Talk of a ‘singularity’ in which artificial intelligence reaches such levels that it moves beyond human capability and comprehension plays inevitably into the realm of interstellar studies. Some have speculated, as Paul Davies does in The Eerie Silence, that any civilization we make contact with will likely be made up of intelligent machines, the natural development of computer technology’s evolution. But even without a singularity, it’s clear that artificial intelligence will have to play an increasing role in space exploration.
If we develop the propulsion technologies to get an interstellar probe off to Alpha Centauri, we’ll need an intelligence onboard that can continue to function for the duration of the journey, which could last centuries, or at the very least decades. Not only that, the onboard AI will have to make necessary repairs, perform essential tasks like navigation, conduct observations and scientific studies and plan and execute arrival into the destination system. And when immediate needs arise, it will have to do all of this without human help, given the travel time for radio signals to reach the spacecraft.
Consider how tricky it is just to run rover operations on Mars. Opportunity’s new software upgrade is called AEGIS, for Autonomous Exploration for Gathering Increased Science. It’s a good package, one that helps the rover identify the best targets for photographs as it returns data to Earth. AEGIS had to be sent to the three transmitting sites and forwarded on to the Odyssey orbiter, from which it could be beamed to Opportunity on the surface. A new article in h+ Magazine takes a look at AEGIS in terms of what it portends for the future of artificial intelligence in space. Have a look at it, and ponder that light-travel time to Mars is measured in minutes, not the hours it takes to get to the outer system.
Where do the early AI applications like AEGIS lead us? Writer Jason Louv asked Benjamin Bornstein, who leads JPL’s Machine Learning team, for a comment on machines and the near future:
“We absolutely need people in the loop, but I do see a future where robotic explorers will coordinate and collaborate on science observations,” Bornstein predicts. “For example, the MER dust devil detector, a precursor to AEGIS, acquires a series of Navcam images over minutes or hours and downlinks to Earth only those images that contain dust devils. A future version of the dust devil detector might alert an orbiter to dust storms or other atmospheric events so that the orbiter can schedule additional science observations from above, time and resources permitting. Dust devils and rover-to-orbiter communication are only one example. A smart planetary seismic sensor might alert an orbiting SAR [synthetic aperture radar] instrument, or a novel thermal reading from orbit could be followed up by ground spectrometer readings… Also, for missions to the outer planets, with one-way light time delays, onboard autonomy offers the potential for far greater science return between communication opportunities.”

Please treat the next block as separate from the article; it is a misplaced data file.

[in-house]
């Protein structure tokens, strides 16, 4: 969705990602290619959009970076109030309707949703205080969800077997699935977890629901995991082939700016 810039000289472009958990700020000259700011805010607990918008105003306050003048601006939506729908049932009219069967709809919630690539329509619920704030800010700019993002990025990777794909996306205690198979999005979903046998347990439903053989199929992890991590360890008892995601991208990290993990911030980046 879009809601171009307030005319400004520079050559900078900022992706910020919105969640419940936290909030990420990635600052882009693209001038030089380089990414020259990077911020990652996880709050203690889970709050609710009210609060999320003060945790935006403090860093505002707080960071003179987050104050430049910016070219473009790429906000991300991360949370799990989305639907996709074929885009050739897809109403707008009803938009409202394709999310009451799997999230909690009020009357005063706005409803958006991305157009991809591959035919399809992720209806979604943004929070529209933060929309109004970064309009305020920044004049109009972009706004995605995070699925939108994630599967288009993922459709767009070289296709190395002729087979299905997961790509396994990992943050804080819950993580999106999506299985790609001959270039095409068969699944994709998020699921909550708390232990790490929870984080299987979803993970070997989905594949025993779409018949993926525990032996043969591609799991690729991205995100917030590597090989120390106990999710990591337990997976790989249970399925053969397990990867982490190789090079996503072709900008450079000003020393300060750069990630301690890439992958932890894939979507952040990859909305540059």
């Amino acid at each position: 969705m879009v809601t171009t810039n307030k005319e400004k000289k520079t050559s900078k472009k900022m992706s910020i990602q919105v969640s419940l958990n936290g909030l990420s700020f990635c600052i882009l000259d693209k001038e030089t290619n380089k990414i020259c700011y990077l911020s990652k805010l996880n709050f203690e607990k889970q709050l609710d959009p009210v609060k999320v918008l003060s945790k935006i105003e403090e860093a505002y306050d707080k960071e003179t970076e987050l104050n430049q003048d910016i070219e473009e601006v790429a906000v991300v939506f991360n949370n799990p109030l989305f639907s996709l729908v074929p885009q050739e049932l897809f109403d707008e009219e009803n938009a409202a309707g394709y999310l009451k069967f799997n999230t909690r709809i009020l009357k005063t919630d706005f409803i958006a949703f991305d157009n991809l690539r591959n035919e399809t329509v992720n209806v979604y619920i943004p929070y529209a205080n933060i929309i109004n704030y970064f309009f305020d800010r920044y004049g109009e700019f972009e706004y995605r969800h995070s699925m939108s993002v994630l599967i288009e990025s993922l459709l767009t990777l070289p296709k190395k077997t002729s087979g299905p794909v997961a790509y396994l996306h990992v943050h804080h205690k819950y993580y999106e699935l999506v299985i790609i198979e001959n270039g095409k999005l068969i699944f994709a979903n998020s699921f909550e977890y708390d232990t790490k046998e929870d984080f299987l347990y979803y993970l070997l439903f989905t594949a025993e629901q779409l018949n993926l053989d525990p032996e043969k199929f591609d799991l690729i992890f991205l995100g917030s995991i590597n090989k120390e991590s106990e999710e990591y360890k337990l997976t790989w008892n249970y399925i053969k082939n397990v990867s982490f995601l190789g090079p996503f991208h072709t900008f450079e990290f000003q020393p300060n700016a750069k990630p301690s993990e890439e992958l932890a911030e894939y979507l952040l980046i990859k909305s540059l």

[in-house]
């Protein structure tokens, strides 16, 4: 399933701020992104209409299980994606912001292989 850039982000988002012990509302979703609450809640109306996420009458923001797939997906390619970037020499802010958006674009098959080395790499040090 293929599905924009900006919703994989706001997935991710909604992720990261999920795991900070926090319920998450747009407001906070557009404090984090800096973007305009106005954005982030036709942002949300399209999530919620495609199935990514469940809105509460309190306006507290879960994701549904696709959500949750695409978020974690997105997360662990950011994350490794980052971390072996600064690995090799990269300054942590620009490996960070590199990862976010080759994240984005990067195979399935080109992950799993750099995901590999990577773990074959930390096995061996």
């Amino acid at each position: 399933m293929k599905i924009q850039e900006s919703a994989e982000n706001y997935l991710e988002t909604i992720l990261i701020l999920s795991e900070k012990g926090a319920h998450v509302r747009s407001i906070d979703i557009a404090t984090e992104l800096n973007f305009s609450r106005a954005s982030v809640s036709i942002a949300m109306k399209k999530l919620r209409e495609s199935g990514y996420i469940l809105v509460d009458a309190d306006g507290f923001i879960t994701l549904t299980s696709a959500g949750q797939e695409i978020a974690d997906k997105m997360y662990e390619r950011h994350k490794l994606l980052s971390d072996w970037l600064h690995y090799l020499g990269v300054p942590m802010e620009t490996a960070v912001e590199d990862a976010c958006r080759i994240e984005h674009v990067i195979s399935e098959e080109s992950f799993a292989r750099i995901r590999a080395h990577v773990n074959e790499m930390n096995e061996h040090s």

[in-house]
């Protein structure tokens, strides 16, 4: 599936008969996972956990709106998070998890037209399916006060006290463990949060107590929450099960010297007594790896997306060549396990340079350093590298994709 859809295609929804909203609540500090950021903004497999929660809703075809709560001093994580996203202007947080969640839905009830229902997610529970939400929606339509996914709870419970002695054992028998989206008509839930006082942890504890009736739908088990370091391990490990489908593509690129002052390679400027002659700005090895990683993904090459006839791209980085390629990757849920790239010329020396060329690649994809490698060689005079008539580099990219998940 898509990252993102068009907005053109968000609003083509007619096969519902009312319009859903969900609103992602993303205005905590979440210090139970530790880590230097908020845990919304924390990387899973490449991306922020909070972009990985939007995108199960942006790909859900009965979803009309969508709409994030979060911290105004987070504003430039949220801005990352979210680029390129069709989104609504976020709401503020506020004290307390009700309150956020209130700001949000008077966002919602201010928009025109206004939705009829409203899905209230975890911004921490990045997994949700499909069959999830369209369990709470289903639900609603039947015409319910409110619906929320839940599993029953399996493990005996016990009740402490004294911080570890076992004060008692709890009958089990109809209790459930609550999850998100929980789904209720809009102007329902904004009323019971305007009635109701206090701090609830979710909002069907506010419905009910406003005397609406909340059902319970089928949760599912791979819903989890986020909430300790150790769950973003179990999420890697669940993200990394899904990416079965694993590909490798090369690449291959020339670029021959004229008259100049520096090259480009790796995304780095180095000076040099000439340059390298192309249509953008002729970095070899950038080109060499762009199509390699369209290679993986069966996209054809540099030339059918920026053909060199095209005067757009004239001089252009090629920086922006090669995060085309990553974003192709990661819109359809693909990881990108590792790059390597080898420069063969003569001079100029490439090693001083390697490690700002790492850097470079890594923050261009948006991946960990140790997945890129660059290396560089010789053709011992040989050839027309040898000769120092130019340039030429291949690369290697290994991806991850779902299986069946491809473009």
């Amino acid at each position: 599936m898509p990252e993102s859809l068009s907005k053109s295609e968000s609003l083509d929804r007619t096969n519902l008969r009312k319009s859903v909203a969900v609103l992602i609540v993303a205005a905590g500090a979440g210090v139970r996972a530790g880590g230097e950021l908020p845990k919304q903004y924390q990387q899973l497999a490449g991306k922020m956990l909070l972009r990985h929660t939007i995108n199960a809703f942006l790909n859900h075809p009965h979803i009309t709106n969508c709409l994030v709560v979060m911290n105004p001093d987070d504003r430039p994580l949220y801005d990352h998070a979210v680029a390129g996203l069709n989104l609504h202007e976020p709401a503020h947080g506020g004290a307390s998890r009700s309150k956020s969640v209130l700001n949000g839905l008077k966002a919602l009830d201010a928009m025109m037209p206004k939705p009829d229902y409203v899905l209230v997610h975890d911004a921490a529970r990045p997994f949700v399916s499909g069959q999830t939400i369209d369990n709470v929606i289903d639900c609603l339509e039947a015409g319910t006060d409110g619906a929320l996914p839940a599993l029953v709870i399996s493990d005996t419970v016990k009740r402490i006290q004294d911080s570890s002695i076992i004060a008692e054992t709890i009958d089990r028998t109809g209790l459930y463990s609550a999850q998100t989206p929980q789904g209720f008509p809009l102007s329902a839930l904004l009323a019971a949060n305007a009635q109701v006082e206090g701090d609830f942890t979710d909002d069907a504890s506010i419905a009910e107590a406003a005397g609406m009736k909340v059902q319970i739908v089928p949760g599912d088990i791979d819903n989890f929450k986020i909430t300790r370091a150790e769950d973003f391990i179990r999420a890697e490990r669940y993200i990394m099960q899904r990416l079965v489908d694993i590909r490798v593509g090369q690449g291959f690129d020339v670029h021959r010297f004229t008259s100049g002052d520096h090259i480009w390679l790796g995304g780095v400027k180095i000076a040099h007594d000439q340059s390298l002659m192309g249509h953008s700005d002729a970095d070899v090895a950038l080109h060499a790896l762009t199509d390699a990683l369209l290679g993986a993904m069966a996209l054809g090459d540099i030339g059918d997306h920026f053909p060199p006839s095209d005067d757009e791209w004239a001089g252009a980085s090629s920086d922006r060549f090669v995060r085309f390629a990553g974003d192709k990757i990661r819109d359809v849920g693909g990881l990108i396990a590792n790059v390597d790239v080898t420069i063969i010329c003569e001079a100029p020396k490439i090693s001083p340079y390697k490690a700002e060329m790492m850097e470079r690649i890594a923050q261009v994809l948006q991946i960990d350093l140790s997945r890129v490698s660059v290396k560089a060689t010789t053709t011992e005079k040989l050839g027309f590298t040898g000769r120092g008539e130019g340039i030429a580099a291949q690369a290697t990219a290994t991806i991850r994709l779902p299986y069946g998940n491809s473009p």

One-way light delays are obviously critical as we look at the outer planets and beyond. Voyager 1, for example, as of April 12, was 113 AU from the Sun, having passed the termination shock. It’s now moving into the heliosheath. At these distances, the round-trip light time is 31 hours 34 minutes. That’s just to the edge of the Solar System. A probe to the Oort Cloud will have much longer delays, with round-trip signal times ranging from 82 to 164 weeks. Pushing on to the Alpha Centauri stars obviously lengthens the round-trip time yet again, so that we face up to 4.2 years delay just in getting a message to a probe at Proxima, with another 4.2 years for acknowledgement. The chances of managing short-term problems from Earth are obviously nil.
Image: Comet Hale Bopp’s orbit (lower, faint orange); one light-day (yellow spherical shell with yellow Vernal point arrow as radius); the Termination Shock (blue shell); positions of Voyager 1 (red arrow) and Pioneer 10 (green arrow); Kuiper Belt (small faint gray torus); orbits of Pluto (small tilted ellipse inside Kuiper Belt) and Neptune (smallest ellipse); all to scale. Credit: Paul Stansifer/84user/Wikimedia Commons.
Just how far could an artificial intelligence aboard a space probe be taken? Greg Bear’s wonderful novel Queen of Angels posits an AI that has to learn to deal not only with the situation it finds in the Alpha Centauri system, but also with what appears to be its growing sense of self-awareness. But let’s back the issue out to a broader context. Suppose that a culture at a technological level a million years in advance of ours is run by AIs that have supplanted the biological civilization that created their earliest iterations.
Think it’s hard to guess what an alien culture would do when it’s biological? Try extending the question to a post-singularity world made up of machines whose earliest ancestors were constructed by non-humans.
Will machine intelligence work side by side with the beings that created it, or will it render them obsolete? If Paul Davies’ conjecture that a SETI contact will likely be with a machine civilization proves true, are we safe in believing that the AIs that run it will act according to human logic and aspirations? There is much to speculate on here, but the answer is by no means obvious. In any case, it’s clear that work on artificial intelligence will have to proceed if we’re to operate spacecraft of any complexity outside our own Solar System. Any other species bent on exploring its neighborhood will have had to do the same thing, so the idea of running into non-biological aliens seems just as plausible as encountering their biological creators.